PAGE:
In yesterday’s post, the article referred to set out some thoughts about the nature of legal translation in the Greek-English combination and some of the difficulties translators face. One of the issues raised was that other languages have often influenced English legal language.
The same is true of Greek legal language to a certain extent.
Certain words of Turkish origin testify to the 400-year occupation of Greece by the Ottomans. These words primarily relate to land law and can commonly be found in deeds relating to the conveyance of land on the Greek islands.
As Saltogianni said in the article, “In the case of Greece, we don’t face the problem to quite the same degree [as England] since the vocabulary we inherited from the various peoples who left their mark on Greece from time to time didn’t enter into the legal vocabulary. Rather, to put things more correctly, it didn’t enter Greek to the same degree as in English. In certain areas of Greece terms inherited from the Ottoman Empire are still used to a limited degree. On Rhodes for example, we can still find properties called mulks”[i].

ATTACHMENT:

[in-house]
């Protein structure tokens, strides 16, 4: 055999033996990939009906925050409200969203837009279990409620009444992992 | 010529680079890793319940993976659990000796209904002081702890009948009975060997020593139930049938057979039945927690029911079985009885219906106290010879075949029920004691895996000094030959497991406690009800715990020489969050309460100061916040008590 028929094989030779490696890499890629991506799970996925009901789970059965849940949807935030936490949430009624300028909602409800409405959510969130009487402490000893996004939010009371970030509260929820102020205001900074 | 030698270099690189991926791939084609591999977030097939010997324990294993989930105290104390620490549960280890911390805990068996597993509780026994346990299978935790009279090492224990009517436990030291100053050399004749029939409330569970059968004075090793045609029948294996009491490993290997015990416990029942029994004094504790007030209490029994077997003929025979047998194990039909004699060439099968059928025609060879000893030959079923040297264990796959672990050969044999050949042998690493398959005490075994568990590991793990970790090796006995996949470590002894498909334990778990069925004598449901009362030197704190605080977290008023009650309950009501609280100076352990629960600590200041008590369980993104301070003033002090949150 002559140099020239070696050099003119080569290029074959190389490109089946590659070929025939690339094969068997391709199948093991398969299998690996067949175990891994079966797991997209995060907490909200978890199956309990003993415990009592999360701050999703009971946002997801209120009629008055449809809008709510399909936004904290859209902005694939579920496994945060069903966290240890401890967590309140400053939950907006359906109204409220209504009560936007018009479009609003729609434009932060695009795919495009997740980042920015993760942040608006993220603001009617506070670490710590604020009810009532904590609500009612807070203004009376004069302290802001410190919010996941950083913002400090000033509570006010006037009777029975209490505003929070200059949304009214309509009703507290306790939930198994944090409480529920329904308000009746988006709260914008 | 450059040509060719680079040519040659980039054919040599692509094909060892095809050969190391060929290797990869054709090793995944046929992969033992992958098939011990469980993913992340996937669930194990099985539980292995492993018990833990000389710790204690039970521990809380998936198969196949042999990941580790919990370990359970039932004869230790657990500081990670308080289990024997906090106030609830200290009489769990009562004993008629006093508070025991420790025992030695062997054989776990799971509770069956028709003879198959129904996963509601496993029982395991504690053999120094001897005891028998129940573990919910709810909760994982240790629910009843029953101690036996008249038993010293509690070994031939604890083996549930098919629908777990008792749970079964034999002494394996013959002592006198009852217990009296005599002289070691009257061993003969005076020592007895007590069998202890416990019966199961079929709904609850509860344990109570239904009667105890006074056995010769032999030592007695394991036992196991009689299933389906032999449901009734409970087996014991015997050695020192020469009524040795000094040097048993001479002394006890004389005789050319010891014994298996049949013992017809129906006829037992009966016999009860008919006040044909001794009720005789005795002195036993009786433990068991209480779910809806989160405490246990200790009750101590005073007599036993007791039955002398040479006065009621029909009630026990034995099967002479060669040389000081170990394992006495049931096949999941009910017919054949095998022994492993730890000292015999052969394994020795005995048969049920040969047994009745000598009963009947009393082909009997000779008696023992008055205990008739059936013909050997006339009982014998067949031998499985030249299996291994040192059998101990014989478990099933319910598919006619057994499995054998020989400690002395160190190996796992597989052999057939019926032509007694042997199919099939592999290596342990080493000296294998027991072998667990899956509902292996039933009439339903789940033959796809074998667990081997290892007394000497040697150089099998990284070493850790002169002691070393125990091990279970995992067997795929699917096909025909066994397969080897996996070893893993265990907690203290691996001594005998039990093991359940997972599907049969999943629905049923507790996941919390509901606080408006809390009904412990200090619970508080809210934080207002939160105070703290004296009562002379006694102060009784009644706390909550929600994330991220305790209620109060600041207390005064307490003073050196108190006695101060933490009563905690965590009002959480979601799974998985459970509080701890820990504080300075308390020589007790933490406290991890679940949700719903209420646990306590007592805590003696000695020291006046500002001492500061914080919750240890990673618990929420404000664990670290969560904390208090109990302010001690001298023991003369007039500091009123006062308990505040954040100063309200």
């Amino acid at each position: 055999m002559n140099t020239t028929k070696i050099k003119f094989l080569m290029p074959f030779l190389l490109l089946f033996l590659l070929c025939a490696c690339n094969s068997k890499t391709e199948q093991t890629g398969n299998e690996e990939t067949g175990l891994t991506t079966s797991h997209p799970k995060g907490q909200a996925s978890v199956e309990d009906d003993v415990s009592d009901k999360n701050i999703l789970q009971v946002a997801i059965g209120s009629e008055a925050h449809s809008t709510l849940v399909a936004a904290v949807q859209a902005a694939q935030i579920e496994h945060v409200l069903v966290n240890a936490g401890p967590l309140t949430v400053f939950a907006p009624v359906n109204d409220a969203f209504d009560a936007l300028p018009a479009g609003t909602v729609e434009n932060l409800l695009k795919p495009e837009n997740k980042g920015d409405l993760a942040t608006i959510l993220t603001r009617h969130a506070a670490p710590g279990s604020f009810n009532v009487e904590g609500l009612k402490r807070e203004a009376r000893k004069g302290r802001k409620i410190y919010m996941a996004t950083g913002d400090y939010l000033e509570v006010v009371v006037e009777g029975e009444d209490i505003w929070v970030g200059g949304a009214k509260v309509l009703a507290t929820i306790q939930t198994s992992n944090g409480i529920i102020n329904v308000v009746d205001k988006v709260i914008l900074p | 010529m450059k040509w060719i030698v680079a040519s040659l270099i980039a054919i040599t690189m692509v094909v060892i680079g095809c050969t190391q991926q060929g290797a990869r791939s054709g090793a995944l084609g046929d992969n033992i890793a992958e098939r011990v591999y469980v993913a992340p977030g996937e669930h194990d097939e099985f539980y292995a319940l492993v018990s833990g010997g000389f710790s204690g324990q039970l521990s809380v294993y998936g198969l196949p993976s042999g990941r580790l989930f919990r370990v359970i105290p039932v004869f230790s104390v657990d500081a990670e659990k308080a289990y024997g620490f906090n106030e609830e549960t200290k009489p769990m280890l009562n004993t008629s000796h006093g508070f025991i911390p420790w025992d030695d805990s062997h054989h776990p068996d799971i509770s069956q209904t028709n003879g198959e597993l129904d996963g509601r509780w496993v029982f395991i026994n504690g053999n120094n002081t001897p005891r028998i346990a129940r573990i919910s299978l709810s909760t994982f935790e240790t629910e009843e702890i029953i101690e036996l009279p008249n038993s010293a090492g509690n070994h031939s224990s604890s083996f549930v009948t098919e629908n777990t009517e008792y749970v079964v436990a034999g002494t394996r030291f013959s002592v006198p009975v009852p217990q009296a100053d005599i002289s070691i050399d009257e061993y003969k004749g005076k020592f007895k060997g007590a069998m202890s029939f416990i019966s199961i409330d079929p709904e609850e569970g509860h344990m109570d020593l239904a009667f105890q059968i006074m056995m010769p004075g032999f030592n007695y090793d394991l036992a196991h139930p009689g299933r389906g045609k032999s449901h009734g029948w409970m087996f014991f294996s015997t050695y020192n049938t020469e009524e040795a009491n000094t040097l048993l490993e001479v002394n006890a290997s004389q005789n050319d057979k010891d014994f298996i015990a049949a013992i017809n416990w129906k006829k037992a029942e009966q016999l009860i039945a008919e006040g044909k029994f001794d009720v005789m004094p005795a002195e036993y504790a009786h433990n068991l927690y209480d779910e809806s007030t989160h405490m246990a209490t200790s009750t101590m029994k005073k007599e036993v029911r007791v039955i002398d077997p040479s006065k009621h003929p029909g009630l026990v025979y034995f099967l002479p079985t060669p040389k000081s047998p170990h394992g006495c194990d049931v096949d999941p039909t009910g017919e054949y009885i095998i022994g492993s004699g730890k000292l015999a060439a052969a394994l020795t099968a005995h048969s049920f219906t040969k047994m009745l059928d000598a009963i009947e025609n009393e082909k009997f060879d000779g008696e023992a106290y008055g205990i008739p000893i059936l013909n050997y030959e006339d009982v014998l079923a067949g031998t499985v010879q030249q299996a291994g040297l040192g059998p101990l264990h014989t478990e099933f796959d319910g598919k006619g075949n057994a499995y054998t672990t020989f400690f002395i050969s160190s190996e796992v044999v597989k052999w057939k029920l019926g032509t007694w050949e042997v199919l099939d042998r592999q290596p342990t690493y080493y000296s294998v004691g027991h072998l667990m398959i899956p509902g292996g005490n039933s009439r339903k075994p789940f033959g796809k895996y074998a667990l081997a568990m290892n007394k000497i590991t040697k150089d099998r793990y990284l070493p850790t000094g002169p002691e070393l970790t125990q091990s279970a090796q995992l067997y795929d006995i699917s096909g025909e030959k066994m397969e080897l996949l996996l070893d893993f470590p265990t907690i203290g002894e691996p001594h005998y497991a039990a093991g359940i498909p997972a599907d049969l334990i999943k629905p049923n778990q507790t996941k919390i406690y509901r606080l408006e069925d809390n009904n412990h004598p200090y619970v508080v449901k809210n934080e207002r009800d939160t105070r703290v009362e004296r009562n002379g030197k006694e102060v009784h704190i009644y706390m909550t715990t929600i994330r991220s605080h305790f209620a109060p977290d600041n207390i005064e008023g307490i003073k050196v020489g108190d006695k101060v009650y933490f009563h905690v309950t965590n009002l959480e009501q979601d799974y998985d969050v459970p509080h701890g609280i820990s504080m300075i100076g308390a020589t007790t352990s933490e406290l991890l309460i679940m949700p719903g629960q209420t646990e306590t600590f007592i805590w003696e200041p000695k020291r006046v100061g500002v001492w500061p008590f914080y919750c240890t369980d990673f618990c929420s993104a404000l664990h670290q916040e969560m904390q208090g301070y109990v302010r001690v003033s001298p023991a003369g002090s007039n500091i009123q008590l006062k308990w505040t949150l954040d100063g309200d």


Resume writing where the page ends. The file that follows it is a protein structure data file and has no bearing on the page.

Other types of land-holdings from the period of Ottoman rule one can still encounter when translating Greek land law texts are the waqf, mirie, metrouke and mevat.
An excellent resource explaining the intricacies of Ottoman land law and the different types of land-holdings can be found at http://ra.smixx.de/Links-A-E/Ottoman-Land-Code-1858–1927-.pdf